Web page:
Team members left their own small tribute at the memorials.
By SHERRI L. SHAULIS
VINDICATOR TRUMBULL STAFF
HUBBARD -- Each year, members of the Hubbard High School boys soccer team take time from their annual scrimmage trip to Bedford, Pa., to find a way to have fun and bond. This year, they also took time out to remember and learn.
The group of 25 boys, along with coach Rodney Lehman and a handful of parents, spent part of a weekend earlier this month visiting memorial sites in Somerset and Shanksville, Pa.
The memorials are dedicated to the nine miners who survived being trapped in a flooded mine for three days and to those who died in the Sept. 11 crash of Flight 93.
"Think about it," said Lehman, who takes the team for an annual scrimmage to Bedford because he grew up in that area. "These are two major current events that have taken place within the past 10 months. To be there is a little different than when you just see it on the news."
Lehman, who has coached the team for six seasons and also teaches elementary physical education, said he normally takes the team on some sort of "side trip" when they go to these scrimmages each year.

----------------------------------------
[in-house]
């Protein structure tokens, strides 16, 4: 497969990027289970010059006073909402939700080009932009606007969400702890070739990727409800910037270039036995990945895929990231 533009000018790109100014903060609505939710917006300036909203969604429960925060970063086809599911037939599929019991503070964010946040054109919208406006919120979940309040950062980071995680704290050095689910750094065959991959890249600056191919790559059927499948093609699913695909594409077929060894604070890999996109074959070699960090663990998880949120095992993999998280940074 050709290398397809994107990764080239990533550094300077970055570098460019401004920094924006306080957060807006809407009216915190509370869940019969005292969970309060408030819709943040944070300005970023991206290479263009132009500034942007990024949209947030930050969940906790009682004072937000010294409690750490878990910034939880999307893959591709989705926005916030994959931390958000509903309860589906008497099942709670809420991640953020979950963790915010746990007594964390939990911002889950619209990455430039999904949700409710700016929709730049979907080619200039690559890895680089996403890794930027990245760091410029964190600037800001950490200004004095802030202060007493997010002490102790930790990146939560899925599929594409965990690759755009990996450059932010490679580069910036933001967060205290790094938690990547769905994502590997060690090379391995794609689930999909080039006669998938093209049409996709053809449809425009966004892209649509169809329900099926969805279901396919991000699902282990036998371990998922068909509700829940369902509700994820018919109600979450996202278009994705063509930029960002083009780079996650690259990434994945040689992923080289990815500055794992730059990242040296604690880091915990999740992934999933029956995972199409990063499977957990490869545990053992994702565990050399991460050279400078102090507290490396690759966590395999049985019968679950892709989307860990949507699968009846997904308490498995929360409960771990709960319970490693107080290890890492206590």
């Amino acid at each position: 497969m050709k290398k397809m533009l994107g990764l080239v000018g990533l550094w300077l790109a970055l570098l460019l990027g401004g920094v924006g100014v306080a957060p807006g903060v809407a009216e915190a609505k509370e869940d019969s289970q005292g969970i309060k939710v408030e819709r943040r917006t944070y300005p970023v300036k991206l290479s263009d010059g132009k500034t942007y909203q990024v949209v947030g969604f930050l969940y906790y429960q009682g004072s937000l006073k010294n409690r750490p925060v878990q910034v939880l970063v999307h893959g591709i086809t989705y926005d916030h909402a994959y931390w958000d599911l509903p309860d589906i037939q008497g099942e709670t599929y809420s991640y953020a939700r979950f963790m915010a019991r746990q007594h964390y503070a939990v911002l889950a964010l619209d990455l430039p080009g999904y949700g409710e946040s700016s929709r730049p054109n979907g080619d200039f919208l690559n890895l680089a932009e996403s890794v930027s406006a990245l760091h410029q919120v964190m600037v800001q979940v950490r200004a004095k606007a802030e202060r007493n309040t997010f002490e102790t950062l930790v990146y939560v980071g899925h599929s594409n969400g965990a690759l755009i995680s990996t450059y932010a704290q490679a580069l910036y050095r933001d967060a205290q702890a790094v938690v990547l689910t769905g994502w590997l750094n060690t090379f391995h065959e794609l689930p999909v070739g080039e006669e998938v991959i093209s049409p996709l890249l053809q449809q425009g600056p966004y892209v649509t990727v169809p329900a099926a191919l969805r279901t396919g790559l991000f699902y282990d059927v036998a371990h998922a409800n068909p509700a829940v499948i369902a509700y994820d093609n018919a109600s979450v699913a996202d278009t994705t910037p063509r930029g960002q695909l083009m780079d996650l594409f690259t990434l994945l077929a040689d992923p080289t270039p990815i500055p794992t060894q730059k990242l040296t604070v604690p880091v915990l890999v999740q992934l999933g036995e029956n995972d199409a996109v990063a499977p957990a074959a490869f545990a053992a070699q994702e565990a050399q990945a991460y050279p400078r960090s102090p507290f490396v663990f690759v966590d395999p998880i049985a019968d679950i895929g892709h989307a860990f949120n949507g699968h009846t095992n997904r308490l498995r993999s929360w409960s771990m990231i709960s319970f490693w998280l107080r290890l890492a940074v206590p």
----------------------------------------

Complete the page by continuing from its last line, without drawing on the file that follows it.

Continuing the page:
In past years, the trips included hayrides and mountain hikes. He said when he asked the team members if they would want to visit the memorial sites this year, they were all for it.
What youths said
Chris Styn, a junior on the team, said he came away from the visits with a more "real" feeling about the events.
"It was a different experience actually being there," he said. "It really doesn't feel like you are 'there' when you see it on TV, but when we got there, it seemed like we were part of it."
Senior Justin Daly said he was touched emotionally by this year's trip.
"You read all those messages and really start to feel for those families," he said. "When you get up close like that, you really think about what those families went through and what all of that means."
Nathan Cesene, a senior player, and junior Josh Petrusko said the fact that the visit involved such current history struck them the hardest.
"You feel more emotion than when you just see pictures of it," Petrusko said. "It makes a difference when you can get so close to something that just happened."
"You get more of an understanding of what all of that really meant," Cesene said. "You see everything people wrote, and people who visited those sites from all over the world and you can tell that people really care. You understand it more."
Lehman said in addition to visiting the sites, the team members left a little something of themselves behind: a Hubbard Eagles flag.
"They won't remember what their team record was 10 years from now," he said. "But this, seeing this history up close, that is something they will remember for the rest of their lives."